E-cigarettes Are Far From Harmless

Teen use of electronic cigarettes has skyrocketed in recent years, despite warnings about their toxicity, even addictive potential, leading teens to more harmful drugs like cocaine.

E-cig basics

If you’re just waking up to the culture of e-cigarettes, they are long-shaped, similar to cigars, cigarettes or ballpoint pens, with reusable cartridges containing a liquid solution (e-liquid or e-juice) that is vaporized in the container. An LED light indicates that the e-cigarette is “in use.”

There’s no smoke with an e-cigarette, but the “smoker” is exposed to plenty of chemicals that are equally toxic.

Toxic e-juice in e-cigarettes

The e-juice solution is available in hundreds of flavors, which makes e-cigs fun for young people. However, the juice contains high levels of toxic metals that can harm lungs, even higher than in standard cigarettes, and may contain various levels of nicotine.

On the positive side, the nicotine in e-cigarettes doesn’t contain the 4,000 chemicals in cigarette smoke, and have been promoted as smoking cessation devices. Sixty percent of e-cigarette enthusiasts say they use the devices to stop smoking regular cigarettes.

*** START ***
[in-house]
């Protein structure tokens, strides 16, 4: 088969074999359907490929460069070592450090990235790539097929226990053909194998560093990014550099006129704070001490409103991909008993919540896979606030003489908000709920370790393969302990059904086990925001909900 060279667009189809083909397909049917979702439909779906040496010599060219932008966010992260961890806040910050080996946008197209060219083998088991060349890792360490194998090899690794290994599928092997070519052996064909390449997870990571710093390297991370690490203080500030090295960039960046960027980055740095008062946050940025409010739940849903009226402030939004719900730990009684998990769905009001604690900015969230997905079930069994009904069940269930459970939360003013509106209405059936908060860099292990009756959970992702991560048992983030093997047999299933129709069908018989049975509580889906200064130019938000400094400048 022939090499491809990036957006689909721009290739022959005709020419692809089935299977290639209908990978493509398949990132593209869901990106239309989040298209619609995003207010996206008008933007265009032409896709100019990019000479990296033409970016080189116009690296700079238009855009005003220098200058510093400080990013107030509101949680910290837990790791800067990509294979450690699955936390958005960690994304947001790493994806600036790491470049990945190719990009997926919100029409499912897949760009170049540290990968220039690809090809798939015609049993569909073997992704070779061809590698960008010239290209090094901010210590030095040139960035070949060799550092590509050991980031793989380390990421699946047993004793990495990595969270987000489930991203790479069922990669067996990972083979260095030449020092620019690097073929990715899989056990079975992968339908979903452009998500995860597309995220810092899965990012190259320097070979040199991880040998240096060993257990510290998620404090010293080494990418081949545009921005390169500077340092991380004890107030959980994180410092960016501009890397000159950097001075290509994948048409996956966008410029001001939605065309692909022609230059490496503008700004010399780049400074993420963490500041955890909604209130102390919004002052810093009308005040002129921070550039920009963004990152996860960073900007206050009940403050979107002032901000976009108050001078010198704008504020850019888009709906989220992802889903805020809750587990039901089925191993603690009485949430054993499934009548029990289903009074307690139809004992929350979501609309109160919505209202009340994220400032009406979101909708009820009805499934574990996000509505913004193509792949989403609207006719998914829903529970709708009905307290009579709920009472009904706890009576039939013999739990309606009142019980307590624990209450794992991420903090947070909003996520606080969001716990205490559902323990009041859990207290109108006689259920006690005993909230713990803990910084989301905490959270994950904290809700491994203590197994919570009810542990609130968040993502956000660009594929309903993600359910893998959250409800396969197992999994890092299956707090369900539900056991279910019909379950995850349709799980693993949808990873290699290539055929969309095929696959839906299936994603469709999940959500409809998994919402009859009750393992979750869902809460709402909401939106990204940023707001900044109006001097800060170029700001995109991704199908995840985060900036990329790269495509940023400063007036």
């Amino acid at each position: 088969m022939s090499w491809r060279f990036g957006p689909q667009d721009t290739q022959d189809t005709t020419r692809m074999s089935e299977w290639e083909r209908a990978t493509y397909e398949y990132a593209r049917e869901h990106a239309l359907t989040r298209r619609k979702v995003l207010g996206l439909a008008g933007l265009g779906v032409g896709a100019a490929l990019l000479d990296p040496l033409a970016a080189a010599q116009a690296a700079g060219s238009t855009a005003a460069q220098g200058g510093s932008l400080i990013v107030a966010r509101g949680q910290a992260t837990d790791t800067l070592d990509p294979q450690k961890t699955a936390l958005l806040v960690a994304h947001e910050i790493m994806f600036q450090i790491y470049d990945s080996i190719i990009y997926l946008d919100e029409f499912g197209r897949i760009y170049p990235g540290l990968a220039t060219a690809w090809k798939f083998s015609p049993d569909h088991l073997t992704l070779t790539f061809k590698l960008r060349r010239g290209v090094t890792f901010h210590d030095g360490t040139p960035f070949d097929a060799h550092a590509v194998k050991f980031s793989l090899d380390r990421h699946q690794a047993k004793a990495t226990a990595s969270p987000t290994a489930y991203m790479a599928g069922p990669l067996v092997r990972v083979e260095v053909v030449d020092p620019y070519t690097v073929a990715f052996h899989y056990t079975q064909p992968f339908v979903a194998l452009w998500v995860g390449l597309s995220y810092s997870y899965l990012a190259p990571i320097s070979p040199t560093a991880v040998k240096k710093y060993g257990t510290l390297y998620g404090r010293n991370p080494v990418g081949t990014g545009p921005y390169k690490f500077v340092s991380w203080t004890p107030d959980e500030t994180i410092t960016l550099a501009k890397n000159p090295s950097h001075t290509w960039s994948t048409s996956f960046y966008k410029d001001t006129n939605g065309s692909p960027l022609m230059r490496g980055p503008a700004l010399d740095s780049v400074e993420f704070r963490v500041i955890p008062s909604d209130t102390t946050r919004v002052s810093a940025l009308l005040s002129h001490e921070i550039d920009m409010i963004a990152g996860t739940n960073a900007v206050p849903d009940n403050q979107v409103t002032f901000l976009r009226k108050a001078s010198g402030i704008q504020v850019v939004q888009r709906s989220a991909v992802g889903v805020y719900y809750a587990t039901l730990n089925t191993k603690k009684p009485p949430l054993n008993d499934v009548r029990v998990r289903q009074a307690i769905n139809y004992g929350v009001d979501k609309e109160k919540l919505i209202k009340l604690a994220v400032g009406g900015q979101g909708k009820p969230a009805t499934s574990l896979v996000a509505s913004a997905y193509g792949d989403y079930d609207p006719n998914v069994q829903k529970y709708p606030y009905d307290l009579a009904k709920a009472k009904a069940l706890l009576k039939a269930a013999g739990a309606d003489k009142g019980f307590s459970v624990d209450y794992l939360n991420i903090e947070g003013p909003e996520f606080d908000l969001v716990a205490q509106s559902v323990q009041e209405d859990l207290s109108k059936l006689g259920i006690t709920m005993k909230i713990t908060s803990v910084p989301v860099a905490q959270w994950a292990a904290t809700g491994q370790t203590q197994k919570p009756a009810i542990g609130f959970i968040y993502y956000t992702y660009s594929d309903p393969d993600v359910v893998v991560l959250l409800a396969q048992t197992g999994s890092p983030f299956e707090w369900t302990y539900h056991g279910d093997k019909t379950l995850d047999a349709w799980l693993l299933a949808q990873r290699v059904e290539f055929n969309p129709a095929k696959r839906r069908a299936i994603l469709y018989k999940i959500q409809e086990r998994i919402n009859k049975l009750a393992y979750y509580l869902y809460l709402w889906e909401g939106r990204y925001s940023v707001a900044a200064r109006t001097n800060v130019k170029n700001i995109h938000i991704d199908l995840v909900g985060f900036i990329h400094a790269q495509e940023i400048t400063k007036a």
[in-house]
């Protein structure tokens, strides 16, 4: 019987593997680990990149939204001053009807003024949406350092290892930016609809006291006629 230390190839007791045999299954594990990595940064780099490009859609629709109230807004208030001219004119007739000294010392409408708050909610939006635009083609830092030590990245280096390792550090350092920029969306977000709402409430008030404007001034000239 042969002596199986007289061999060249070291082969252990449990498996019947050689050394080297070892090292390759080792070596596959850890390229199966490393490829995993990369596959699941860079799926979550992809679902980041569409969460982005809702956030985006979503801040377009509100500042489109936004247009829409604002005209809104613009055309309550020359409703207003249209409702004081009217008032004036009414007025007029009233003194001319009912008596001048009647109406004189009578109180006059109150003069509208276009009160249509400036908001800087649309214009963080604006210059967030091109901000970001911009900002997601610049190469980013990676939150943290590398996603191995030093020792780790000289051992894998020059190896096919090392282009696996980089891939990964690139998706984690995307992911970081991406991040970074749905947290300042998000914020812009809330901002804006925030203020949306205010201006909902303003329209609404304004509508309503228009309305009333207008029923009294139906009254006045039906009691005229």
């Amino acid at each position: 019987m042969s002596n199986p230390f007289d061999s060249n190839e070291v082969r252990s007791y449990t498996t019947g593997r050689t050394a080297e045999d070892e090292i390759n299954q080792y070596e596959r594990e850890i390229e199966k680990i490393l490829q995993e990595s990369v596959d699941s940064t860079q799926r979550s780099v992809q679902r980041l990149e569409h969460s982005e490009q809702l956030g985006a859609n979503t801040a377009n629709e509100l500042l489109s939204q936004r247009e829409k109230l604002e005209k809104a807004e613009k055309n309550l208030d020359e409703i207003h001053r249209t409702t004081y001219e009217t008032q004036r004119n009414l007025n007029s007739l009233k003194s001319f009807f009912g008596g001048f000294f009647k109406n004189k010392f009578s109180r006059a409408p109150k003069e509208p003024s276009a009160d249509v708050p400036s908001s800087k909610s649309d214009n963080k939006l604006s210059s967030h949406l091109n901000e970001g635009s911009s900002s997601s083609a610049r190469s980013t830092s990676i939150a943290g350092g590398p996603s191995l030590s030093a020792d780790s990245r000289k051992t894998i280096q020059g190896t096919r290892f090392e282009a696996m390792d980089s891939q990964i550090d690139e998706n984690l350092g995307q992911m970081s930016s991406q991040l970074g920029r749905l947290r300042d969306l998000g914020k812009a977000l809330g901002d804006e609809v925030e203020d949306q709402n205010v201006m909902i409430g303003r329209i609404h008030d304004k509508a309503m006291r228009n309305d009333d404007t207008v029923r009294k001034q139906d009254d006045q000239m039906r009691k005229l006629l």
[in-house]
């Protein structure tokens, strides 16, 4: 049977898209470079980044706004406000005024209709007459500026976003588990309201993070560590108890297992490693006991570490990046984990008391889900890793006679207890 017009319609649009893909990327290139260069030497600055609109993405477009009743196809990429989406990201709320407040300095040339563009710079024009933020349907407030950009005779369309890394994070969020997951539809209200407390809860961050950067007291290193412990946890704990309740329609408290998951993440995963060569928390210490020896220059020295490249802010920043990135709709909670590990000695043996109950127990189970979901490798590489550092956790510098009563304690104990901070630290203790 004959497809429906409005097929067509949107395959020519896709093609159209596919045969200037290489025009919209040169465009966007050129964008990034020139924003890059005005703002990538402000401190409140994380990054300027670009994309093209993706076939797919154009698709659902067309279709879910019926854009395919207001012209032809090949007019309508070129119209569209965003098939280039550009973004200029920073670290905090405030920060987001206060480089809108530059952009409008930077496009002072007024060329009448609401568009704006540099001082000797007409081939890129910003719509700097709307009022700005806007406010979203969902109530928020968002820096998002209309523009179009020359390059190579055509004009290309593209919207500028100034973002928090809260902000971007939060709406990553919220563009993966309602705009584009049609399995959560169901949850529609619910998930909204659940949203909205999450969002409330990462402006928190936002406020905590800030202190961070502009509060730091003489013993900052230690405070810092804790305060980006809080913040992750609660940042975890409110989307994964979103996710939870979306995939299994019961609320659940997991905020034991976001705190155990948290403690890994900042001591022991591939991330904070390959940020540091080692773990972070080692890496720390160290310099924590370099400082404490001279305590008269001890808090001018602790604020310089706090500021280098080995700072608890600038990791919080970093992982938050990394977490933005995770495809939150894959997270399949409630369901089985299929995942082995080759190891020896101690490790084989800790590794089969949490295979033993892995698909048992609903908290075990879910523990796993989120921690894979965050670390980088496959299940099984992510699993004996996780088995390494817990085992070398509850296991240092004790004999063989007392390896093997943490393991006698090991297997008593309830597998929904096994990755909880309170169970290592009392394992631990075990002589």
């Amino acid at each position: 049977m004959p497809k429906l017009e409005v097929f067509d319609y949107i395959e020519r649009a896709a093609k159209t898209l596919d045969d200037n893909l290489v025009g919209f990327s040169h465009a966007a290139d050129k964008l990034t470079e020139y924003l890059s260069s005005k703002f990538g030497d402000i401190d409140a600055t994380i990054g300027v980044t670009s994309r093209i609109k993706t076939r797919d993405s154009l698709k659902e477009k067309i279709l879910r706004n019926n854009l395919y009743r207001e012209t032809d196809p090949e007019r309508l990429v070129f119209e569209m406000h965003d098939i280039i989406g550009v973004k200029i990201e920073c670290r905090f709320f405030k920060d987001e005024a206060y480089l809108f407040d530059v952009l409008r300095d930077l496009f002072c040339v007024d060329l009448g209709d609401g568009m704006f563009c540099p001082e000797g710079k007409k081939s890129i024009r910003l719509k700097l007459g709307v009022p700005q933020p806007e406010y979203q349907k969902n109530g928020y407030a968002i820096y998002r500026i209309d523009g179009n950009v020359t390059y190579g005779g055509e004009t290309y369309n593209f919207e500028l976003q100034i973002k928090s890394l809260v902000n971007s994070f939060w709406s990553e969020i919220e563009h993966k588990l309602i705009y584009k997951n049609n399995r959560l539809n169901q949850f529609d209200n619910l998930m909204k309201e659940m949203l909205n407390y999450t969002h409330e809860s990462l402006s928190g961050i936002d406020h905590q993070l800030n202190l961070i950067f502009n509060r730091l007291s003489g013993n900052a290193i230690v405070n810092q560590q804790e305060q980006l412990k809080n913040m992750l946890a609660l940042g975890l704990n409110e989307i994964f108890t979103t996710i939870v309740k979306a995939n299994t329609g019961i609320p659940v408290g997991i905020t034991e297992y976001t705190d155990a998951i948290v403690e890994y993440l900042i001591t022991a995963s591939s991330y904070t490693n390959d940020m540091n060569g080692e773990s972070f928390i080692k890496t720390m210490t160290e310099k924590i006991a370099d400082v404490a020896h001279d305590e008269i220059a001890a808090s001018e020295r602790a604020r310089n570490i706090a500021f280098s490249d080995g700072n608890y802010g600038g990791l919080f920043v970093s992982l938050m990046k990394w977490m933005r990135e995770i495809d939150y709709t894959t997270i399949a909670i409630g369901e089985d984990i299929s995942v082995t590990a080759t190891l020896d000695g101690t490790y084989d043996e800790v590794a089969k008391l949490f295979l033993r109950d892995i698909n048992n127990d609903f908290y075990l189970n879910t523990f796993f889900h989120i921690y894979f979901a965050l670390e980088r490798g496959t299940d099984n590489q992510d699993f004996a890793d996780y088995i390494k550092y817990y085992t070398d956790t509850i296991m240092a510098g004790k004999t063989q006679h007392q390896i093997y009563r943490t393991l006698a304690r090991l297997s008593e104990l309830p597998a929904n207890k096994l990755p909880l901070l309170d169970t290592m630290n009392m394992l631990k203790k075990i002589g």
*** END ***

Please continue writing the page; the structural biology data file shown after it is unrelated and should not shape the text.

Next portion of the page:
Addictive potential for e-cigarettes

Similar to standard cigarettes, however, e-cigarettes may have addictive potential because of the nicotine e-juice option, and are increasingly viewed as a “gateway” to cocaine dependence.

This pattern has long been established in animal and human studies involving standard cigarettes, as nicotine is known to change the brain’s circuitry to enhance effects of other drugs. This pattern has not yet been replicated with e-cigarettes, but researchers speculate that there’s an equally strong effect.

Teens are especially vulnerable

Adolescents are at greater risk of addiction, as teen years are an especially critical period in brain development. For them, e-cigarettes containing nicotine could serve as a gateway to drugs such as cocaine.

The American Heart Association calls for stricter federal regulation of e-cigarettes. Public health officials are lobbying for interventions to prevent use of e-cigs and all nicotine-containing products.

Be vigilant in your own home

If you’ve got teens and pre-teens at home, be aware of paraphernalia that suggests e-cigarette use. Conduct research in order to recognize the devices, how they work, and what e-juice brands are available. These devices are easily hidden in pockets and purses.

Consider talking with kids about the realities of e-cigs. If a trusting, caring relationship exists, they will listen. If they know the risks and recognize sincere concern for their welfare, they will (hopefully) heed the warnings. They may even tell their friends. Perhaps this jumpstarts a grass roots movement steering kids away from e-cigs – at least in one corner of the world, anyway.